- 27 Replies
- MemberAugust 30, 2019 at 12:44 pm
And some of us are having 50 year reunions of High School graduation.
- MemberAugust 30, 2019 at 1:20 pm
Back in the days when you could tell where someone lived, just by their telephone prefix…The only superior evidence is that which you haven’t yet found.
- MemberAugust 30, 2019 at 2:24 pm
Damn. I could have a kid almost that old.
- MemberAugust 30, 2019 at 11:58 pm
- MemberAugust 31, 2019 at 3:10 pm
1969 was a good year…in retrospect.
I was driving a ’51 Chevy, pumping gas and surveying, worrying about the draft and trying to get into Trisha Stevens britches.
I watched the moon landing on a 1957 Zenith B&W TV with the roar of a swamp-cooler in the background. I had just gotten home from working the drive at “Bill’s 66”. I think it was late in the evening because Pops came in and yelled at me to go to bed.
Momma always grabbed a “Look” magazine at the A&P. The covers always tried to show us what life in America was really like.
My life was far removed from those words and images. 1969 seemed like a turbulent year for the world but my life seemed unaffected. Thing changed slowly in Oklahoma back then. I use to curse that lack of progress and now I reminisce about it.
1970 rolled around and car bumpers, grilles and dashboards turned plastic. See where that’s gotten us….
- MemberAugust 31, 2019 at 9:02 pm
August/September 1969 meant starting my Junior year in high school. Had not yet met the mother of my children or the current Mrs. Cow, so will refrain from commenting about conquests. Was driving the family boat, a 1961 Chevrolet Impala, to school on days I didn’t ride the bus. Remember listening to fellow students who had received messages from their siblings/cousins who were in Viet Nam and thinking that whole mess needed to get cleaned up before my draft number could come up. Saw a former student from our school being interviewed on the evening national news at some jungle/swamp location in Viet Nam. That really brought it too close to home. My math teacher was new. He had just finished up his time as a drill sergeant so we had to adjust to him shouting over the din something like, “At ease…????. at ease…????. I….. SAID….. AT….. EASE” We thought it was funny. Tough transition for him to go from absolute authority over soldiers to trying to maintain order in a room full of goofy teenagers.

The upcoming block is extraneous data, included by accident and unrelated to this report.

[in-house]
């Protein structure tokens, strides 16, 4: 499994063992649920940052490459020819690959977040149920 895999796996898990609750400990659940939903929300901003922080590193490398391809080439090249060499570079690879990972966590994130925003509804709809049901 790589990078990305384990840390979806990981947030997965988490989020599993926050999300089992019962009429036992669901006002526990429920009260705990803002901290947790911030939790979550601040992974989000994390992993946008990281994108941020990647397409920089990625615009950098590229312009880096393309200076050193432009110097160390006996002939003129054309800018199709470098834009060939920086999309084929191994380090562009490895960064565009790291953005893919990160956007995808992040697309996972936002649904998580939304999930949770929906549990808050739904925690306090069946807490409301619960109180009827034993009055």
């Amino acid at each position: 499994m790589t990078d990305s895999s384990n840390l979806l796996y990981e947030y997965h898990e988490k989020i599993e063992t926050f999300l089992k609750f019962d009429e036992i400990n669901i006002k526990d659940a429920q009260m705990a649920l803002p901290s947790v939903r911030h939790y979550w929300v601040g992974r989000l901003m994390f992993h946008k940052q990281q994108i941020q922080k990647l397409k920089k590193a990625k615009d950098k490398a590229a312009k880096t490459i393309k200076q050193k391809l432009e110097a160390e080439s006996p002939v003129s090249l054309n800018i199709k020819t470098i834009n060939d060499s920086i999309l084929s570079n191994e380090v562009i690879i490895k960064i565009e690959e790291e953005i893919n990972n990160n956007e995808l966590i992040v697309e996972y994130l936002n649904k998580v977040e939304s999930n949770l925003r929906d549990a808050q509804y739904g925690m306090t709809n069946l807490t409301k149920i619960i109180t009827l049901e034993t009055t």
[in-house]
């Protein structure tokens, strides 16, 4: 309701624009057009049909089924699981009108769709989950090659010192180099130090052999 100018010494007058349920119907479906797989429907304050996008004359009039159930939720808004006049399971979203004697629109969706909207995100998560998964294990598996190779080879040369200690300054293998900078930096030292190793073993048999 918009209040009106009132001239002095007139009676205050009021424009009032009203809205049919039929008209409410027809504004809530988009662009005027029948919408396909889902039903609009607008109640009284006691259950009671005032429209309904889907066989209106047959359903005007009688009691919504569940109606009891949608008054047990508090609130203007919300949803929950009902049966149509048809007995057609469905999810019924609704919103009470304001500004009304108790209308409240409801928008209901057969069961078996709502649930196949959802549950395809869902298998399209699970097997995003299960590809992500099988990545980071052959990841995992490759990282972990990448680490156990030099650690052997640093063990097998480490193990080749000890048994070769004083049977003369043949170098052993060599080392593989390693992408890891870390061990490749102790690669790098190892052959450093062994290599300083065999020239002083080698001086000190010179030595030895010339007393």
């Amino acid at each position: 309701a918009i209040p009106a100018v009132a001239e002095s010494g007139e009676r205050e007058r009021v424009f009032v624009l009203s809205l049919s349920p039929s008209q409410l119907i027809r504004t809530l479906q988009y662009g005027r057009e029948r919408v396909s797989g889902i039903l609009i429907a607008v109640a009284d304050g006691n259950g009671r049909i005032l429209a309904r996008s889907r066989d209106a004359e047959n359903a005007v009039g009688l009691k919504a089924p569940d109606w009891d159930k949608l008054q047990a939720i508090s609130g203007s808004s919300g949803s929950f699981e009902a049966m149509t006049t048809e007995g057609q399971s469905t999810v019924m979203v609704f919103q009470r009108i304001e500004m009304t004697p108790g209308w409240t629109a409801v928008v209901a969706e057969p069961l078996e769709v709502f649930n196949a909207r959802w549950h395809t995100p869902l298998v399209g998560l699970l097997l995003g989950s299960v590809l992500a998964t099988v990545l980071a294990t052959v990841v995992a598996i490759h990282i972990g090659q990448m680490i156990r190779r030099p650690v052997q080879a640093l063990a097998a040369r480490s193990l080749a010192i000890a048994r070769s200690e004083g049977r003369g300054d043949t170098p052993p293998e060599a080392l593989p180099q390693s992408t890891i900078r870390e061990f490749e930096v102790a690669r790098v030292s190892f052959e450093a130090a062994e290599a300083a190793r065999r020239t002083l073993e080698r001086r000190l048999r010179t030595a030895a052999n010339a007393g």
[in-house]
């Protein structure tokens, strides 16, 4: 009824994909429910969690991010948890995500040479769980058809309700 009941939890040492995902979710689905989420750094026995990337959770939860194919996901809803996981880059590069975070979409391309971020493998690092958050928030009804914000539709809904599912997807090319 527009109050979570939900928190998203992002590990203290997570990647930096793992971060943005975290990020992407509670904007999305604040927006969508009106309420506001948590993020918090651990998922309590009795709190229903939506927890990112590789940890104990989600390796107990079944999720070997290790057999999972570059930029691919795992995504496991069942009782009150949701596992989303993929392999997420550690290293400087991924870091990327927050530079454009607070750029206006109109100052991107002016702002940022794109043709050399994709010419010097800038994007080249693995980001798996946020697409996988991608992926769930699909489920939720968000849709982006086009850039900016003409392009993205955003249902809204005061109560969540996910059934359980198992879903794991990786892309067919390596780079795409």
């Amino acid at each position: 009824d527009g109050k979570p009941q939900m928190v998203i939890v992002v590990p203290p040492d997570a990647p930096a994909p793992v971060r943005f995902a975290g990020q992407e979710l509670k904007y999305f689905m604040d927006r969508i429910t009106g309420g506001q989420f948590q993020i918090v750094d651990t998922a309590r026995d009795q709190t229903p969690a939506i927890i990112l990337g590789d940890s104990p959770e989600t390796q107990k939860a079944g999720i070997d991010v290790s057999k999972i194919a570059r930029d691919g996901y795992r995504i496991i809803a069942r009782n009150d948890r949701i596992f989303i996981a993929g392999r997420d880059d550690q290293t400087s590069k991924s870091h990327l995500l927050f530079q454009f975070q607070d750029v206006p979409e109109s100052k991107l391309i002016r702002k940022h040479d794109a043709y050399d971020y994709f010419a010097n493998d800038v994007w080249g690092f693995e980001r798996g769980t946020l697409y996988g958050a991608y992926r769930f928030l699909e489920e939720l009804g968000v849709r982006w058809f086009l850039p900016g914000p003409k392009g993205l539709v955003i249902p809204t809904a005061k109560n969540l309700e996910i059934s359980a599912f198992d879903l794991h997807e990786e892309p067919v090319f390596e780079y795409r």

- MemberAugust 31, 2019 at 9:05 pm
Spent the summer of 1969 @ the Bear River Ranger Station, and the Fall @ the Mill Creek Ranger Station. Surveying Forest Boundaries and Roads, it was my second year surveying. What a long strange trip it’s been.
- MemberAugust 31, 2019 at 9:51 pm
In ’69 I was home from my freshman year in college with vague worries about the draft but a deferment that turned out to carry me past that. I didn’t hear much about Woodstock, but thought about how I was young enough I missed out on the chance to work on the space program.
I spent that summer putting in hay and helping Dad with his scrap metal business. I think we had a 100 tons of iron that largely came from pulling abandoned horse-drawn machinery out of fence rows around the county and tearing it up. I was good at breaking cast iron into manageable pieces (one of those old sickle mower wheels is trivial to break if you know where to hit) and using a cutting torch (no problem to cut the beam of a horse-drawn plow). Never got to learn welding. Now I see that old machinery in rural museums, sometimes not in as good shape as what we scrapped.
That might have been the year we finished putting in bales from a field of hay too late to go to the 4th of July fireworks. The schedule was dictated by the work, not the clock..
- MemberAugust 31, 2019 at 9:55 pm
Spring 1969 Kindergarten
Fall 1969 First Grade
- MemberAugust 31, 2019 at 11:43 pm
Was driving my second vehicle a 1947 Ford Pickup to school as a HS Sophmore in 1969 and was a gofer for a survey crew on weekends or dealing with cows at home and raked, loaded and put square bails of hay in barns that summer.
- MemberSeptember 2, 2019 at 8:01 pm
This post had me thinking about Trisha over the last couple of days. A good kid and a really pretty young lady. She eventually married a knight in shining armor and moved off. I still see her brother from time to time. A few years after my affection for her waned I ran into a crazy guitarist named Leo Kottke and had the pleasure of getting ‘baked’ with him a couple of times. Leo had a song that tugged at my heart strings and told a story eerily similar to mine. His Trisha was named Pamela Brown. And according to Leo that really was her name.
- MemberSeptember 2, 2019 at 8:41 pm
One of my all-time favorite songs, however…as I recall, it was written by Tom T. Hall.
BTW, I believe that the Leo Kottke version (my favorite) is still on the Jukebox @ Pete’s Rock & Rye.
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